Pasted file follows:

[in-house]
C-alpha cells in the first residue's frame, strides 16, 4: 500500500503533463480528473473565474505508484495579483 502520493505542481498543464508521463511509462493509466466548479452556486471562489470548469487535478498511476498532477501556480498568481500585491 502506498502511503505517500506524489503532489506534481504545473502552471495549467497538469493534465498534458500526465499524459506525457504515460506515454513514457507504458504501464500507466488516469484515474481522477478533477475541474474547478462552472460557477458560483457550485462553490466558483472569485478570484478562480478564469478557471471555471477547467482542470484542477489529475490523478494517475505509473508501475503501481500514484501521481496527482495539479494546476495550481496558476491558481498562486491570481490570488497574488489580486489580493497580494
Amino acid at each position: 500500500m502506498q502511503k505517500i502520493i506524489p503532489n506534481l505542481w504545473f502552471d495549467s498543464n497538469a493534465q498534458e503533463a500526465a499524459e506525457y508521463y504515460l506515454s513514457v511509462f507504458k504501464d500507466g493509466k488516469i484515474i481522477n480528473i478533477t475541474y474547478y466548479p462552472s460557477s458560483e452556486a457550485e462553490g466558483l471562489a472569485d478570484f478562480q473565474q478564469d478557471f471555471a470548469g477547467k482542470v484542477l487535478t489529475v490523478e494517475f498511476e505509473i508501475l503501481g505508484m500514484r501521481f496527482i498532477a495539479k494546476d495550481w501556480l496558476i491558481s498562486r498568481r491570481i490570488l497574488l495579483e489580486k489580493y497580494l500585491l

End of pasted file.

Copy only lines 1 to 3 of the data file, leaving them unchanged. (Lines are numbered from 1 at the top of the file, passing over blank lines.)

[in-house]
C-alpha cells in the first residue's frame, strides 16, 4: 500500500503533463480528473473565474505508484495579483 502520493505542481498543464508521463511509462493509466466548479452556486471562489470548469487535478498511476498532477501556480498568481500585491 502506498502511503505517500506524489503532489506534481504545473502552471495549467497538469493534465498534458500526465499524459506525457504515460506515454513514457507504458504501464500507466488516469484515474481522477478533477475541474474547478462552472460557477458560483457550485462553490466558483472569485478570484478562480478564469478557471471555471477547467482542470484542477489529475490523478494517475505509473508501475503501481500514484501521481496527482495539479494546476495550481496558476491558481498562486491570481490570488497574488489580486489580493497580494
Amino acid at each position: 500500500m502506498q502511503k505517500i502520493i506524489p503532489n506534481l505542481w504545473f502552471d495549467s498543464n497538469a493534465q498534458e503533463a500526465a499524459e506525457y508521463y504515460l506515454s513514457v511509462f507504458k504501464d500507466g493509466k488516469i484515474i481522477n480528473i478533477t475541474y474547478y466548479p462552472s460557477s458560483e452556486a457550485e462553490g466558483l471562489a472569485d478570484f478562480q473565474q478564469d478557471f471555471a470548469g477547467k482542470v484542477l487535478t489529475v490523478e494517475f498511476e505509473i508501475l503501481g505508484m500514484r501521481f496527482i498532477a495539479k494546476d495550481w501556480l496558476i491558481s498562486r498568481r491570481i490570488l497574488l495579483e489580486k489580493y497580494l500585491l